There is no better mainstream reporter on this stuff than Charlie Savage, my old colleague at The Boston Globe who now writes for the Times. (Hell, there’s no better reporter on any beat anywhere.) He’s read Greenwald’s book and, putting silly personality quibbles aside, has mined it for some fascinating details.
The American ambassador to the United Nations, Susan E. Rice, asked the National Security Agency for help “so that she could develop a strategy,” a leaked agency document shows. The N.S.A. swiftly went to work, developing the paperwork to obtain legal approval for spying on diplomats from four Security Council members – Bosnia, Gabon, Nigeria and Uganda – whose embassies and missions were not already under surveillance. The following month, 12 members of the 15-seat Security Council voted to approve new sanctions, with Lebanon abstaining and only Brazil and Turkey voting against.
You’d have to be blind and/or foolish not to recognize that an informed citizenry might benefit one day from the knowledge that our spying may have queered the diplomatic pitch around the world — Gee, I sure hope, say, Nigeria isn’t too offended that we bugged its embassy. It seems to be in the news a lot these days. — and that the information would be central to the decision to elect, or to re-elect, a president of the United States. None of this has anything to do with whether or not you’d invite Glenn Greenwald to tea, or where Snowden ended up. These are things we needed to know. The truth is supposed to make you free, not comfortable.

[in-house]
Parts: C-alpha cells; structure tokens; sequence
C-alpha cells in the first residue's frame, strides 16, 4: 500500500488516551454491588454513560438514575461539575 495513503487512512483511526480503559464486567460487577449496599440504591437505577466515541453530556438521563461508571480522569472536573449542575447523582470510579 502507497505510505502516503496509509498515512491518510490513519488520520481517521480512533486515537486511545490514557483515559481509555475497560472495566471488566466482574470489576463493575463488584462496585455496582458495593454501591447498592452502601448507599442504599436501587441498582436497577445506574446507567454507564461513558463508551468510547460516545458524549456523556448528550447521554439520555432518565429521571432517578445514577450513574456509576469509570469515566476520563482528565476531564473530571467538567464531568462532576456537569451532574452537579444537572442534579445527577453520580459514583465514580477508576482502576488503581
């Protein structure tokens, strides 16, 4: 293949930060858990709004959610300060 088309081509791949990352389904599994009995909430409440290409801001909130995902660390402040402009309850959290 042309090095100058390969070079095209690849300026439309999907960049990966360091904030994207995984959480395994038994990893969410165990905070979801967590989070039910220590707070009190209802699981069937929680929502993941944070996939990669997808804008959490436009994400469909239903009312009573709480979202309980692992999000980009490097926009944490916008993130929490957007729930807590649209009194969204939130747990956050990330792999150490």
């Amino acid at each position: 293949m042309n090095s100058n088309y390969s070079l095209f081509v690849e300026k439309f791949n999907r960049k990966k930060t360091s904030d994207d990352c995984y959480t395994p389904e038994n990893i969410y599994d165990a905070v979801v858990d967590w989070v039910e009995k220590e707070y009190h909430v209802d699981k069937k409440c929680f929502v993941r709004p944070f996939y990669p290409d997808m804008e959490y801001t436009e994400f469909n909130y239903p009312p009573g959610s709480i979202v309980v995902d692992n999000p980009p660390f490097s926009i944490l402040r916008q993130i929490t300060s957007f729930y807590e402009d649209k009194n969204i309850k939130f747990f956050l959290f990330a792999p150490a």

- “Might benefit one day” is different than “benefit right now,” and given that the question of sanctions against Iran continues to touch upon US national interests, I think we’re still comfortably within “right now.”
- In this case, it does not appear that spying “may have queered the pitch;” rather, it seems that public revelation of spying may someday “queer the pitch.”
- It strikes me as exceedingly unlikely that anything more than a vanishingly small proportion of the US electorate will be moved to change its voting behavior by news that the United States spies on the diplomatic communications of various members of the United Nations Security Council.
- It’s not obvious to me that revealing that the United States intercepts the diplomatic communications of other countries “makes me free” in any meaningful sense.
I’m not convinced that “we needed to know” is even the right frame for comprehending the fact that the United States intercepts the diplomatic communications of other countries in an effort to improve its bargaining position in international fora. “We” already knew, and by that “we” I mean more than the small community of people who intensively studies military and intelligence affairs. Conducting intelligence gathering operations against the diplomatic services of other countries is something that I expect my intelligence services to do. I expect foreign intelligence agencies (even those of our allies!) to conduct similar operations against the United States. The precise nature of these operations, including targets and methods, seems to fall very comfortably within the concept of “legitimate secrecy,” in which public knowledge of an otherwise sensible intelligence gathering effort makes that effort impossible. Legitimate secrecy shouldn’t provide a cloak for intelligence services and executives to do anything that they want, but intelligence collection in the service of developing targeted appeals for members of the UNSC isn’t even close to the line.